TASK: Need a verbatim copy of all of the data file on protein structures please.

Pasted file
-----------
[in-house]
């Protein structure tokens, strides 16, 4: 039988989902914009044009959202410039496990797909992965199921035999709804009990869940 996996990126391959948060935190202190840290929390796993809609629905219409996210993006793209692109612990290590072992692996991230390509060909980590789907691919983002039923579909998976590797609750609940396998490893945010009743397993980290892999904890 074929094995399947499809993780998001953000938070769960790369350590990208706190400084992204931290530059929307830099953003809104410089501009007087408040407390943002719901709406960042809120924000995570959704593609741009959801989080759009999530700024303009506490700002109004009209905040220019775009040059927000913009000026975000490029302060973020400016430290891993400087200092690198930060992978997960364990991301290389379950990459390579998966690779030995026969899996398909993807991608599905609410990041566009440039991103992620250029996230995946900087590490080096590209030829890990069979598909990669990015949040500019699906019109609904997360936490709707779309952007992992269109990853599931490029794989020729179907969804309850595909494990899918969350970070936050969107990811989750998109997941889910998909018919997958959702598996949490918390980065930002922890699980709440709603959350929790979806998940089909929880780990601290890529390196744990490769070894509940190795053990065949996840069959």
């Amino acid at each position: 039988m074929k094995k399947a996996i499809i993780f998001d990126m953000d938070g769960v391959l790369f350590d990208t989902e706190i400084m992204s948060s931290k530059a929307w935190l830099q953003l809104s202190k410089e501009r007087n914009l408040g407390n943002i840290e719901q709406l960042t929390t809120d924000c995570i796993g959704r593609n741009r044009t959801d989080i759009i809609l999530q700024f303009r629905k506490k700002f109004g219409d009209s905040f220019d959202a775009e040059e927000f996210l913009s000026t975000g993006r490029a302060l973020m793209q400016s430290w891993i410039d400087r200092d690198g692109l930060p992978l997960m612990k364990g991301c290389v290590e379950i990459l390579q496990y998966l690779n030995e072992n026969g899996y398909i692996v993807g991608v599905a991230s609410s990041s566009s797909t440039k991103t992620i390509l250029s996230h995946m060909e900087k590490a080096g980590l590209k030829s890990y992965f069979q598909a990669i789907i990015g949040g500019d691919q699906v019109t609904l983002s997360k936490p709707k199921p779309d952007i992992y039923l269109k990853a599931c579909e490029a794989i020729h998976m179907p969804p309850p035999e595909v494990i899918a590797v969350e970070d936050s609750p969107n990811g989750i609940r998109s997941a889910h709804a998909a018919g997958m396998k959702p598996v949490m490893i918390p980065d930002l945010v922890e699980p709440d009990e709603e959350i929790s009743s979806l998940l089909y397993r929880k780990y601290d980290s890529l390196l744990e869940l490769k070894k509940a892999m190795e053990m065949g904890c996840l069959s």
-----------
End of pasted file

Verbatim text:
[in-house]
């Protein structure tokens, strides 16, 4: 039988989902914009044009959202410039496990797909992965199921035999709804009990869940 996996990126391959948060935190202190840290929390796993809609629905219409996210993006793209692109612990290590072992692996991230390509060909980590789907691919983002039923579909998976590797609750609940396998490893945010009743397993980290892999904890 074929094995399947499809993780998001953000938070769960790369350590990208706190400084992204931290530059929307830099953003809104410089501009007087408040407390943002719901709406960042809120924000995570959704593609741009959801989080759009999530700024303009506490700002109004009209905040220019775009040059927000913009000026975000490029302060973020400016430290891993400087200092690198930060992978997960364990991301290389379950990459390579998966690779030995026969899996398909993807991608599905609410990041566009440039991103992620250029996230995946900087590490080096590209030829890990069979598909990669990015949040500019699906019109609904997360936490709707779309952007992992269109990853599931490029794989020729179907969804309850595909494990899918969350970070936050969107990811989750998109997941889910998909018919997958959702598996949490918390980065930002922890699980709440709603959350929790979806998940089909929880780990601290890529390196744990490769070894509940190795053990065949996840069959």
């Amino acid at each position: 039988m074929k094995k399947a996996i499809i993780f998001d990126m953000d938070g769960v391959l790369f350590d990208t989902e706190i400084m992204s948060s931290k530059a929307w935190l830099q953003l809104s202190k410089e501009r007087n914009l408040g407390n943002i840290e719901q709406l960042t929390t809120d924000c995570i796993g959704r593609n741009r044009t959801d989080i759009i809609l999530q700024f303009r629905k506490k700002f109004g219409d009209s905040f220019d959202a775009e040059e927000f996210l913009s000026t975000g993006r490029a302060l973020m793209q400016s430290w891993i410039d400087r200092d690198g692109l930060p992978l997960m612990k364990g991301c290389v290590e379950i990459l390579q496990y998966l690779n030995e072992n026969g899996y398909i692996v993807g991608v599905a991230s609410s990041s566009s797909t440039k991103t992620i390509l250029s996230h995946m060909e900087k590490a080096g980590l590209k030829s890990y992965f069979q598909a990669i789907i990015g949040g500019d691919q699906v019109t609904l983002s997360k936490p709707k199921p779309d952007i992992y039923l269109k990853a599931c579909e490029a794989i020729h998976m179907p969804p309850p035999e595909v494990i899918a590797v969350e970070d936050s609750p969107n990811g989750i609940r998109s997941a889910h709804a998909a018919g997958m396998k959702p598996v949490m490893i918390p980065d930002l945010v922890e699980p709440d009990e709603e959350i929790s009743s979806l998940l089909y397993r929880k780990y601290d980290s890529l390196l744990e869940l490769k070894k509940a892999m190795e053990m065949g904890c996840l069959s």